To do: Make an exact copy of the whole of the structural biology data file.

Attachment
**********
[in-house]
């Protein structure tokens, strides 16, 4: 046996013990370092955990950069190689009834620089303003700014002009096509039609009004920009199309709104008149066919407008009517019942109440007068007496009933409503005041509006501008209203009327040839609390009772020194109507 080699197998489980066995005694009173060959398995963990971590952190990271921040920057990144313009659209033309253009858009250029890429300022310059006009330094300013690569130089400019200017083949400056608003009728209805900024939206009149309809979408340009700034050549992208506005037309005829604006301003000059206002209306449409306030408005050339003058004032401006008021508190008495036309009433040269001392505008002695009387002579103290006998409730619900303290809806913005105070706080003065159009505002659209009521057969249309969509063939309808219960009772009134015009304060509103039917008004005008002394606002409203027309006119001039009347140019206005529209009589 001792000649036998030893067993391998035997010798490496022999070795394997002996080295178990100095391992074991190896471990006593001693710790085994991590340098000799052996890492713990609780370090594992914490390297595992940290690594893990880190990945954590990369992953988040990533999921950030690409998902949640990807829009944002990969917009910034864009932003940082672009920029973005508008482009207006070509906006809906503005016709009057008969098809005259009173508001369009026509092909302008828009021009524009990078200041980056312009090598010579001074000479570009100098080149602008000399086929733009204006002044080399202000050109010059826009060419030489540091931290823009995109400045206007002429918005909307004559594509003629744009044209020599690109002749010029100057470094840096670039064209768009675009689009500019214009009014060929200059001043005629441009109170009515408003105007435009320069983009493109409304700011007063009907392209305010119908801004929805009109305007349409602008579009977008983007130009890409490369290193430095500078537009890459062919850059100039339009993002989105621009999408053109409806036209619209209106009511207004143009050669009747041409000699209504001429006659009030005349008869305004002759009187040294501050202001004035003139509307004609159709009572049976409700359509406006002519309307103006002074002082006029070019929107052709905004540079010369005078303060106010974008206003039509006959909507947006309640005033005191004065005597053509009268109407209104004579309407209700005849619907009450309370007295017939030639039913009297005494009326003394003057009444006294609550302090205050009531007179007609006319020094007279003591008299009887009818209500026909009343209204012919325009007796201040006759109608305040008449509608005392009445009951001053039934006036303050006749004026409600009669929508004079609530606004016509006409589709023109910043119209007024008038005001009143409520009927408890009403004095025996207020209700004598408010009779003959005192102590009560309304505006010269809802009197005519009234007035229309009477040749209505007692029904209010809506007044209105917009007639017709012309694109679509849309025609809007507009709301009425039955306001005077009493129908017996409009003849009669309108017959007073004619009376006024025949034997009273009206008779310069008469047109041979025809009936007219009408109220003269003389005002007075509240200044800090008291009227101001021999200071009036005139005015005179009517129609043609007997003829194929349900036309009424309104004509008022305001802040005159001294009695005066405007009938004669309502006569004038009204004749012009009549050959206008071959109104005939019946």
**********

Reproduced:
[in-house]
């Protein structure tokens, strides 16, 4: 046996013990370092955990950069190689009834620089303003700014002009096509039609009004920009199309709104008149066919407008009517019942109440007068007496009933409503005041509006501008209203009327040839609390009772020194109507 080699197998489980066995005694009173060959398995963990971590952190990271921040920057990144313009659209033309253009858009250029890429300022310059006009330094300013690569130089400019200017083949400056608003009728209805900024939206009149309809979408340009700034050549992208506005037309005829604006301003000059206002209306449409306030408005050339003058004032401006008021508190008495036309009433040269001392505008002695009387002579103290006998409730619900303290809806913005105070706080003065159009505002659209009521057969249309969509063939309808219960009772009134015009304060509103039917008004005008002394606002409203027309006119001039009347140019206005529209009589 001792000649036998030893067993391998035997010798490496022999070795394997002996080295178990100095391992074991190896471990006593001693710790085994991590340098000799052996890492713990609780370090594992914490390297595992940290690594893990880190990945954590990369992953988040990533999921950030690409998902949640990807829009944002990969917009910034864009932003940082672009920029973005508008482009207006070509906006809906503005016709009057008969098809005259009173508001369009026509092909302008828009021009524009990078200041980056312009090598010579001074000479570009100098080149602008000399086929733009204006002044080399202000050109010059826009060419030489540091931290823009995109400045206007002429918005909307004559594509003629744009044209020599690109002749010029100057470094840096670039064209768009675009689009500019214009009014060929200059001043005629441009109170009515408003105007435009320069983009493109409304700011007063009907392209305010119908801004929805009109305007349409602008579009977008983007130009890409490369290193430095500078537009890459062919850059100039339009993002989105621009999408053109409806036209619209209106009511207004143009050669009747041409000699209504001429006659009030005349008869305004002759009187040294501050202001004035003139509307004609159709009572049976409700359509406006002519309307103006002074002082006029070019929107052709905004540079010369005078303060106010974008206003039509006959909507947006309640005033005191004065005597053509009268109407209104004579309407209700005849619907009450309370007295017939030639039913009297005494009326003394003057009444006294609550302090205050009531007179007609006319020094007279003591008299009887009818209500026909009343209204012919325009007796201040006759109608305040008449509608005392009445009951001053039934006036303050006749004026409600009669929508004079609530606004016509006409589709023109910043119209007024008038005001009143409520009927408890009403004095025996207020209700004598408010009779003959005192102590009560309304505006010269809802009197005519009234007035229309009477040749209505007692029904209010809506007044209105917009007639017709012309694109679509849309025609809007507009709301009425039955306001005077009493129908017996409009003849009669309108017959007073004619009376006024025949034997009273009206008779310069008469047109041979025809009936007219009408109220003269003389005002007075509240200044800090008291009227101001021999200071009036005139005015005179009517129609043609007997003829194929349900036309009424309104004509008022305001802040005159001294009695005066405007009938004669309502006569004038009204004749012009009549050959206008071959109104005939019946």